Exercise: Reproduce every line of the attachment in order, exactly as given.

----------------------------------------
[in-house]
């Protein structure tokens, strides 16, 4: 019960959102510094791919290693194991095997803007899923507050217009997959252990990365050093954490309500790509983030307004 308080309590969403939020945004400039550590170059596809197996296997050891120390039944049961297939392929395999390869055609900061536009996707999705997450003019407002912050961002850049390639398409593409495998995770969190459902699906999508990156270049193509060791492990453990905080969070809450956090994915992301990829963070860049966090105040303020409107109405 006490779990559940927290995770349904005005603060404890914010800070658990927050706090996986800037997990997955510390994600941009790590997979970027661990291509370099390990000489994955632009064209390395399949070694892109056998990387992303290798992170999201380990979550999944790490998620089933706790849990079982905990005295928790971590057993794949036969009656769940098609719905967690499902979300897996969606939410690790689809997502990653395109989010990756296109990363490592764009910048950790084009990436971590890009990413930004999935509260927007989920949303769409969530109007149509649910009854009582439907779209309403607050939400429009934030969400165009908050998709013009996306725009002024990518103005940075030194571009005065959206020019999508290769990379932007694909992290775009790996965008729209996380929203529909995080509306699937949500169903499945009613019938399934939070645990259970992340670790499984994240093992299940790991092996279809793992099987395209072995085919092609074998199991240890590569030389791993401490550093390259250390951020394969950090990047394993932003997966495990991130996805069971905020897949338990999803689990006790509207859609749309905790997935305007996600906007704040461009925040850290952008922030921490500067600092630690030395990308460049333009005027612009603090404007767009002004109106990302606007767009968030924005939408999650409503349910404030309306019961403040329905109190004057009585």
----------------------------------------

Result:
[in-house]
């Protein structure tokens, strides 16, 4: 019960959102510094791919290693194991095997803007899923507050217009997959252990990365050093954490309500790509983030307004 308080309590969403939020945004400039550590170059596809197996296997050891120390039944049961297939392929395999390869055609900061536009996707999705997450003019407002912050961002850049390639398409593409495998995770969190459902699906999508990156270049193509060791492990453990905080969070809450956090994915992301990829963070860049966090105040303020409107109405 006490779990559940927290995770349904005005603060404890914010800070658990927050706090996986800037997990997955510390994600941009790590997979970027661990291509370099390990000489994955632009064209390395399949070694892109056998990387992303290798992170999201380990979550999944790490998620089933706790849990079982905990005295928790971590057993794949036969009656769940098609719905967690499902979300897996969606939410690790689809997502990653395109989010990756296109990363490592764009910048950790084009990436971590890009990413930004999935509260927007989920949303769409969530109007149509649910009854009582439907779209309403607050939400429009934030969400165009908050998709013009996306725009002024990518103005940075030194571009005065959206020019999508290769990379932007694909992290775009790996965008729209996380929203529909995080509306699937949500169903499945009613019938399934939070645990259970992340670790499984994240093992299940790991092996279809793992099987395209072995085919092609074998199991240890590569030389791993401490550093390259250390951020394969950090990047394993932003997966495990991130996805069971905020897949338990999803689990006790509207859609749309905790997935305007996600906007704040461009925040850290952008922030921490500067600092630690030395990308460049333009005027612009603090404007767009002004109106990302606007767009968030924005939408999650409503349910404030309306019961403040329905109190004057009585």